Use Psychology to Make Your 2010 Resolutions Stick
Five things that successful New Year's resolutions have in common.
Posted Jan 01, 2010
It's time for our annual ritual of absolution and control - otherwise known as the New Year's Resolution. If you're like most Americans, your resolution will be the same one you made last year. And again this year it'll last until Valentine's Day.
But some resolutions work - about 20% make it to the two-year point. To give your resolution the best possible chance, learn from the winners.
Here are five things that successful resolutions have in common.
Make a Specific, Actionable Plan
Brave but vague goals fail. One of the reasons we're attracted to the notion of New Year's Resolutions is because we know deep down we get overwhelmed by day-to-day temptations. It's easier to control our behavior if we have a plan that takes daily decision making out of play. Planning also requires thought, and the more we think about something the greater our emotional investment and consequently our commitment.
For example, more Americans than ever before have resolved to spend less and save more in 2010. The ones that have a better chance of succeeding have made a list of the actions needed to take make it happen. So rather than to just say, "I'm going to spend less money" they say thing like "I'm going to spend no more than $20 a week on lunches," or "In January I'm going to research my monthly expenses to see what I can reduce."
Do, Do, Do
With the notable exception of exercise, most resolutions involve not doing something. Eating, drinking, smoking, shopping and spending, Internet usage, the list is long. When it comes to maintaining motivation, "not doing" is always harder than "doing." "Not doing" has been known to result in obsessing and ruminating - the opposite of where you want your mind to be when you're trying not to indulge.
The key is to replace time spent eating, drinking or dawdling on the Internet with something else. Keeping a log or journal has a strong success rate with habit-breakers partially for that reason. In fact nearly every successful self-help program has activities built in. Whether it's bowling to replace smoking or a book club to replace the Internet, be sure to fill the time that would have been spent on an unwanted activity with something else.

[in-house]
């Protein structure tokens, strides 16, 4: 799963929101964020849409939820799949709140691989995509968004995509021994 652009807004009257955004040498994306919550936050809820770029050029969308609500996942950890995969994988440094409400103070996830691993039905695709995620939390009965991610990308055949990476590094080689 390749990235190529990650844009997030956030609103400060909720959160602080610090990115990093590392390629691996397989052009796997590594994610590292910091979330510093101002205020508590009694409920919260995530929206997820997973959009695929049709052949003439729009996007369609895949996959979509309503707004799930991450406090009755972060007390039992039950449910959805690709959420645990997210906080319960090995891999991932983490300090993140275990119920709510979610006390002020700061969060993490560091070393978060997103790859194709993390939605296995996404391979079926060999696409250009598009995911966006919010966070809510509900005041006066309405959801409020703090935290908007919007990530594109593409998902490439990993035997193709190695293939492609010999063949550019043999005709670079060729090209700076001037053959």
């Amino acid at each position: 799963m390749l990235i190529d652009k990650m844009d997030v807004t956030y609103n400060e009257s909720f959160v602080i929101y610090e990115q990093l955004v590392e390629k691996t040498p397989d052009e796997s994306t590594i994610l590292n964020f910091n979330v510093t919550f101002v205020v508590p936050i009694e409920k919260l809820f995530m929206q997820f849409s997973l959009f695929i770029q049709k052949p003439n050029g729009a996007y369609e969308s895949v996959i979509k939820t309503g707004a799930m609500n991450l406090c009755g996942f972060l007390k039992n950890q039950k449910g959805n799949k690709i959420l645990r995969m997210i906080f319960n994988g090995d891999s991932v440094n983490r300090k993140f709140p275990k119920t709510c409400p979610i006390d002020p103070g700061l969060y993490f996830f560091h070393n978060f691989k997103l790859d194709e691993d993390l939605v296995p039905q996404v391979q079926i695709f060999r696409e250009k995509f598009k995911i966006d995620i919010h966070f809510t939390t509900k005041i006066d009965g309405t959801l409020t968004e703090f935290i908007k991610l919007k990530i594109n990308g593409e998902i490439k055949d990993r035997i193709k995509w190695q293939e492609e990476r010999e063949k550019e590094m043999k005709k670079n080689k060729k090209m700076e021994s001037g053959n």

Shake it Up
While you're reorganizing your life remember that habits are linked to cues. Anyone who has quit smoking knows it helps to avoid the coffee or bar ritual that cues the urge to smoke. Similarly, if you can't resist a bargain don't go shopping and if you always overeat at the movies switch to DVD's at home. In other words - shake up your routine and your environment. This is more than avoiding temptation, it's rewiring brain circuitry.
New Year's resolutions have a giant advantage - a lot of social support. January and February are the least hedonistic months of the year, and coming after the gluttony of the holidays austerity can seem almost pleasant. For two months society reinforces several of our most popular resolutions. Carpe diem.
Get Real - Use Tangible, Visual Cues, Barriers and Rewards
Sometimes a few seconds of thought or momentary reminder of the big picture is all we really need to push aside temptation. Put physical barriers and cues in front of tempting situations - tape your credit card balance to your wallet each day or hang a favorite too-small outfit in your kitchen.
Tangible evidence of success is also motivating. Most resolutions have been attempted before and previous failure lurks in the back the mind. It's part of the allure of starting programs on January 1st - we mentally forgive the failures of the past year and start with a clean slate. Evidence that we've been (and therefore will be) successful is essential, especially when we've failed in the past. Jan, 39, found simulated fat in 5 pound rubber blobs on the Internet. For every five pounds lost, a new blob is displayed in her bathroom. "It's exciting to see what I've done and I can't wait to put the next blob out."
Alcoholics Anonymous chips are prized by those in recovery. Progress graphs, rewards, tokens are other "gold stars" (or fat blobs) encapsulate pride, affirm capabilities and refuel commitment.
Master of Mental Sabotage
The #1 slayer of resolutions is our mind. Mental games have more to do with unsuccessful resolutions than willpower or self-control. Here are three mental fallacies that spell failure:
Perfectionism - setting unrealistic goals feels virtuous on January 1st but guarantees failure. Flexibility and mini-goals rather than Herculean conquests are the tools of permanent change.
All or Nothing - setbacks should be expected and even planned for. Slip-ups are human but many give up or give in after the first slip, labeling themselves failures.
Blame - when it comes to resolutions it's all about personal accountability. There are always others and circumstances to blame. Success depends on responsibility. Which is another reason why it's truly great to have the support of others, but you have to have your own goal.
To the 75% of Americans resolved to change, best wishes in 2010.